Wednesday, June 27, 2012

Here Come the Bankrupt Cities

This morning’s news brings several reminders that, in many ways, the global financial situation is still getting worse. As I write this, CNBC’s front page is showing two front-page headlines that hint at giant bank failures. I have not seen that before. There are new questions about how long auto maker Opel can keep operating.

And then there is the announcement of a large municipal bankruptcy in Stockton, California. This bankruptcy filing may come tomorrow. Stockton is a city of 300,000, so its bankruptcy dwarfs the de facto bankruptcy of Harrisburg, Pennsylvania.

Harrisburg, for its part, has no money to pay its bondholders and cannot fully pay its suppliers. It is being temporarily kept out of bankruptcy only by a legal fiction enacted last year by the state, but that law may not survive a series of court challenges by creditors.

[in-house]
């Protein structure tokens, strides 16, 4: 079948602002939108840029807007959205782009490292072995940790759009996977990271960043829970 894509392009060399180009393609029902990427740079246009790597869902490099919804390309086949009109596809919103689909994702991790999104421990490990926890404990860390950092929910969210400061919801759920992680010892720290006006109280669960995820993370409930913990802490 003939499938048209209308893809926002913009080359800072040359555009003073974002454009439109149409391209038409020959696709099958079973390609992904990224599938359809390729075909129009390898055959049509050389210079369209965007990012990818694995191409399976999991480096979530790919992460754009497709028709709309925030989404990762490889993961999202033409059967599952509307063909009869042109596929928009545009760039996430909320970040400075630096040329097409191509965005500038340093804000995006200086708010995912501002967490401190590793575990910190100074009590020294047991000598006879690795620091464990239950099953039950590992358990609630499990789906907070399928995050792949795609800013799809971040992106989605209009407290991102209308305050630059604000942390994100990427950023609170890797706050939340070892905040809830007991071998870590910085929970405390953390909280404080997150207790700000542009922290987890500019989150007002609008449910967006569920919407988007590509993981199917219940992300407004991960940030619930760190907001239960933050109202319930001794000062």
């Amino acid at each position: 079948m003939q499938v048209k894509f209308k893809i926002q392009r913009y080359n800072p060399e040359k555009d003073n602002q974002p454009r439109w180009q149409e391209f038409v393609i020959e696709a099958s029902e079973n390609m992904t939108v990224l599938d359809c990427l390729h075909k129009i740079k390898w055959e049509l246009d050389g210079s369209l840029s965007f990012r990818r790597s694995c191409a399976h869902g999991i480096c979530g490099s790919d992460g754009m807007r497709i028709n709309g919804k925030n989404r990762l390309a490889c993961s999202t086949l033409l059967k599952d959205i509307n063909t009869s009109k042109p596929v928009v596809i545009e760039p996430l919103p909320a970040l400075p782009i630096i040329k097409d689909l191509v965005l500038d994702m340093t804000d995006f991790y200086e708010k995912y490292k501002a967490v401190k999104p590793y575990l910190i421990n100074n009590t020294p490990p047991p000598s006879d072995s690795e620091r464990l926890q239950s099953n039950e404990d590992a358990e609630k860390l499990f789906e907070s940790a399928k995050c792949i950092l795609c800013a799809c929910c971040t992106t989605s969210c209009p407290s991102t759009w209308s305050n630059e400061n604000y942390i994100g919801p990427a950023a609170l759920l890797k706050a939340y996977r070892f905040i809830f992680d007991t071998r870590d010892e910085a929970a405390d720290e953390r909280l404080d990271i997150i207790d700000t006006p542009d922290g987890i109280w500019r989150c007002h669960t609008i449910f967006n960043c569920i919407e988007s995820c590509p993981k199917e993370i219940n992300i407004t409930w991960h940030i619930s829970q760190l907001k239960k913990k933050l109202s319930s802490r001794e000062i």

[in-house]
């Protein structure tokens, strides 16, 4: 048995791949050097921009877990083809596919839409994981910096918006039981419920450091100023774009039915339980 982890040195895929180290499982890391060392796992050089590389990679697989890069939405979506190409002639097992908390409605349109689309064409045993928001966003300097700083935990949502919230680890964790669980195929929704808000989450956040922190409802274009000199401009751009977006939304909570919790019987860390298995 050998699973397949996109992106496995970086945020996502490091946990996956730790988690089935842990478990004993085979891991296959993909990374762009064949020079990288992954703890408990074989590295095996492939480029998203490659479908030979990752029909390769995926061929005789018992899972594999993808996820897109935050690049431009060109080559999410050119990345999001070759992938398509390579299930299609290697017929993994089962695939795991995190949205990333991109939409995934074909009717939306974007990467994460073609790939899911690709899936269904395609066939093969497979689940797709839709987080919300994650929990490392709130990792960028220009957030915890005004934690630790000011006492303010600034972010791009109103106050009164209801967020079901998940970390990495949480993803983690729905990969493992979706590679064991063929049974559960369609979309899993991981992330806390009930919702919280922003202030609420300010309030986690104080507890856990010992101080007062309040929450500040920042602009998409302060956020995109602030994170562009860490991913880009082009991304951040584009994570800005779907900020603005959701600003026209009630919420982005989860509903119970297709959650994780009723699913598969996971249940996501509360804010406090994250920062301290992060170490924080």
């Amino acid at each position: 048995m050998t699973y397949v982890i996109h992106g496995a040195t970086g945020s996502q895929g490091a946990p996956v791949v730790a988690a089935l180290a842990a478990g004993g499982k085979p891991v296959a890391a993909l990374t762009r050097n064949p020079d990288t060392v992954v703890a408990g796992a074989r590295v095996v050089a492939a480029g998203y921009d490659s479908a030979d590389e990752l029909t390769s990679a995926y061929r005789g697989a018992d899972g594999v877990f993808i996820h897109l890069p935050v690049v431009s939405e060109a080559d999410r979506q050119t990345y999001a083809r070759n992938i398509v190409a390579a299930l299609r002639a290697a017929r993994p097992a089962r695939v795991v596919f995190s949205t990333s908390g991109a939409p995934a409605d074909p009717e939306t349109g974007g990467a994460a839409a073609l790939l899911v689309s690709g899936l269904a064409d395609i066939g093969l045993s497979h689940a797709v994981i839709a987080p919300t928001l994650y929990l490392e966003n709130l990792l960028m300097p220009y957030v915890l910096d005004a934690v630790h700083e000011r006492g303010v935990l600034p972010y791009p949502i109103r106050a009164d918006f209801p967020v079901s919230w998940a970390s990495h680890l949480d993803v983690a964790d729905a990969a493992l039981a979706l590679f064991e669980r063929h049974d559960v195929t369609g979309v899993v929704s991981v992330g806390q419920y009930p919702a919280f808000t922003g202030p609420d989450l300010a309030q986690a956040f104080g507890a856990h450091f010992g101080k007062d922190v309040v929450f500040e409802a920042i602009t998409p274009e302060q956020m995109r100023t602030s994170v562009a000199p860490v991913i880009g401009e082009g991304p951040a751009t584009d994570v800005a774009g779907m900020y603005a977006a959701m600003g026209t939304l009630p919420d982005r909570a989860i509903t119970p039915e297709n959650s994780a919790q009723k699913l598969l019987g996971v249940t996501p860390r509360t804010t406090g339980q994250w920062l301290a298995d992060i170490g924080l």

A much larger city, Detroit, appears to be headed down that same path, just two or three years behind Harrisburg.

June 30 is the end of the fiscal year for many government units, so it will be a surprise if there are not several additional municipal bankruptcies filed in the coming days. The trend of municipal bankruptcies will continue for the next several years, as there are no easy answers for economically hard-hit cities when the whole global economy is struggling.